kfl&a stats for covid-19

5) The second wave of COVID-19 in Ontario now exceeds the 1st wave There have been a total of 71,224 diagnosed cases since the pandemic reached Ontario. On Sunday we had our first day with more than 1000 new cases (click here)! There have been with 5822 hospitalizations, and 3091 deaths in Ontario, since the pandemic began (up 29 deaths from last Thursday). Hospitalization rates continue to increase and are up 8.2% since yesterday (28 new hospitalizations). The rate of positive SARS-CoV-2 tests in Ontario has just up-ticked to a very concerning rate of 3.8%! Ontario’s COVID-19 prevalence rate is 479.2 /100,000 population (click here). A month ago, between wave 1 and 2 it was 263.8/100,000. 

This provincial rate is 5X higher than in KFL&A, which increased slightly since Monday to 79.4 cases/100,000 population. Toronto remains Ontario’s hotspot for COVID-19 (808.9 cases/100,000 population, up from 711 one week ago), a rate 10 times higher than Kingston (82.3/100,000). Windsor (655.6 cases/100,000 population) no longer has the highest prevalence of COVID-19 having been surpassed by Toronto. Ottawa is also a hot spot at 627.4 cases/100,000 population (click here)

The majority of infections in Ontario are in young adults age 20-29. While most cases are in people under 60 year of age, almost all deaths are in people over the age of 60 years (click here). There is a sustained rise in hospitalizations in Ontario in the past 2-3 weeks (shown by the black line in the graph below), although this has plateaued. At the peak in May, Ontario had just over 1000 hospitalizations/day whilst currently we have 278 hospitalized people (unchanged since last Monday (See below). For some reason the rate of hospitalization and case fatality rate is lower in wave 2 (thus far).

graph showing hospitalized cases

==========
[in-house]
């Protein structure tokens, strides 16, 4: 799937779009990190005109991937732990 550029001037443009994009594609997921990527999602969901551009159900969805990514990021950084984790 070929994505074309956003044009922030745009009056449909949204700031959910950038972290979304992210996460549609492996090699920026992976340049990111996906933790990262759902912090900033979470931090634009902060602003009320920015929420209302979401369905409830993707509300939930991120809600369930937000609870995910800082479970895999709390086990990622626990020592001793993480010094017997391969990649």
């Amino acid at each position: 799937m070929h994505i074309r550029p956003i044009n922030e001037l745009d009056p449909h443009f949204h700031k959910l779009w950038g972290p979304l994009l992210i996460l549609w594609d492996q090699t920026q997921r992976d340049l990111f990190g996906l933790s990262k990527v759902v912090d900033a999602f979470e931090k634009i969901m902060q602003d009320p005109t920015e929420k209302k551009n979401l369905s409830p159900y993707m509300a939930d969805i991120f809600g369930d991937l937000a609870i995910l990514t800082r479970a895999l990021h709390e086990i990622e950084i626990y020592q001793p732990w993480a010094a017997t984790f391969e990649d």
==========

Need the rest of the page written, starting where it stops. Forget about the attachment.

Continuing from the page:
Hospitalization rate during the COVID-19 pandemic

What we should do in wave 2 of the COVID-19 pandemic. To address wave 2 we must acknowledge the one constant to our lives will be change. When and where the pandemic flares we will need to respond with local intensification of public health measures. This challenges us to think globally but act locally. We should:

  1. Use good public health practices: handwashing, physical distancing, use of masks in all indoor venues when physical distancing not possible
  2. Prioritize who we test and ensure rapid availability of test results. Turnaround times for COVID-19 test results that exceed 24 hours make case management difficult.
  3. Focus on testing and educating key demographics who tend to get infected (young adults, migrant workers, low income neighbourhoods) 
  4. Continue to respect our social bubbles and avoid socializing in large groups
  5. Protect our essential workers, including health care workers, so they can protect society). 
  6. Fact check and have skepticism about media stories that offer sensationalistic perspectives, including new “miracle cures” or anti-public health policy rhetoric (e.g. the Great Barrington declaration, as discussed last Thursday)